In my case, I ended up submitting the following lists for the tournament:
As you can see, the decks that I chose are Aggro Shaman, Pirate Warrior, Miracle Rogue, and (a midrange variant of) Jade Druid. I like playing aggressively, and the three ‘Patches’ classes had been the most dominant decks for me since the release of Mean Streets. Miracle Rogue and Jade Druid were chosen for a good matchup to complement these aggro decks, against slower Reno lists. I spent a lot of time playtesting with these decks on ladder, so I felt comfortable with them and was quite familiar with their common matchups.
But Really, What Do I Choose?
The next question would be: do you want to bring decks that are common (and well-understood) in the metagame, or try to counter those popular decks? For example, would you bring Pirate Warrior to apply pressure to slower decks, or pick Control Warrior to beat the people doing the same? Secondly: how would you build your lineup? Should you bring all aggro decks, four control lists, pure midrange, a mix, or what? To refer back to the previous section, there might be a theoretical “optimum” but for most of us it’s best to choose based on what you’re comfortable with! To take Warrior as an example, we have an archetype for any preference: Pirate (aggro), Dragon (tempo) or Control.
The most common tournament lineup at the time of the Strivewire Cup was Aggro Shaman, some version of Warrior, Rogue or Dragon Priest, and Reno Warlock or Reno Mage. Shaman and Warrior had been staples of every lineup, as prior to the end-of-season nerfs there was little counter to them. The decision between Rogue and Dragon Priest usually came down to player preference. Rogue players tend to stick to their favorite class, and if you ban Shaman, Rogue has good matchups against other meta decks. Reno Mage or Warlock lists are obviously solid to counter aggro decks so at least one is generally brought to do just that, while Renolock can also sometimes out-tempo a slower opponent.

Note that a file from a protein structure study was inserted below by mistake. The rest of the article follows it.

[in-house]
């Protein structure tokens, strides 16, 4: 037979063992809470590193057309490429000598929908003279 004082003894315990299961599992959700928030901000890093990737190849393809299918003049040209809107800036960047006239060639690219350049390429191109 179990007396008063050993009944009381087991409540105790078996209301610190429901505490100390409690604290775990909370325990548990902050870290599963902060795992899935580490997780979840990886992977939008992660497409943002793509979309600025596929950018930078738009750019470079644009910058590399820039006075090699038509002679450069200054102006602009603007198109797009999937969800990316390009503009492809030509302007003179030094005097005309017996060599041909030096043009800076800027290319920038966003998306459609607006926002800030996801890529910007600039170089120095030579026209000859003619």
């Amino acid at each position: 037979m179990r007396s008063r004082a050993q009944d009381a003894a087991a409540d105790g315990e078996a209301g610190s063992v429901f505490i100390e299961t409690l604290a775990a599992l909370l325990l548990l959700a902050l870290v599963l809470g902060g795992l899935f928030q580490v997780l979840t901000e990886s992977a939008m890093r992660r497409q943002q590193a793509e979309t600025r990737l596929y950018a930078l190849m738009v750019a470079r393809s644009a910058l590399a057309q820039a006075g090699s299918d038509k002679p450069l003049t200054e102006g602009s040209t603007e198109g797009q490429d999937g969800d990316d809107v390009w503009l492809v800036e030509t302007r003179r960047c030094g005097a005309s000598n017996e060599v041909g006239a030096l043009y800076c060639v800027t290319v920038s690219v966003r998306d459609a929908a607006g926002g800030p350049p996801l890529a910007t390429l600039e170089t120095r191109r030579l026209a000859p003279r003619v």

Personally, I’m more an aggro / midrange / tempo player. Therefore I chose to bring two aggro decks (Shaman and Warrior), one tempo (Rogue) and one midrange (my personal Druid variant). I decided beforehand to ban Shaman. I had teched my Druid list to be more anti-aggro and less greedy. As a result I had a higher chance of beating fast decks while retaining its strength against slower lists. In the actual event, my Druid won all its bad matchups against Rogue and Dragon Priest. It even took a game of Pirate Warrior. My plan did indeed work out for me, and I felt confident about my deck choices throughout the event. If you harbor doubts about the decks you’re bringing to a Hearthstone tournament, you’re never going to go far!
Final Thoughts on Hearthstone Tournament Play
Lastly, it’s extremely valuable to know the matchups of the most common meta decks against your lineup. This is essential so that you can choose the right class to ban in the Conquest format! Know which decks your lineup wants to ban beforehand. Then you can tweak your lineup: Make it greedier against other decks. Even remove a certain tech card that won’t be as effective given your ban. For example, I removed a second copy of Maelstrom Portal from my Aggro Shaman deck. I was planning to ban Shaman and the card is most effective in a Shaman mirror. One of the best ways to get objective information about matchups is by referring to the Vicious Syndicate Data Report. It incorporates most major deck archetypes in detail.
Thanks for taking the time to read my guide! I hope that it helps you prepare for your future Hearthstone tournaments! If you have any questions, you can contact me on Gamer Sensei.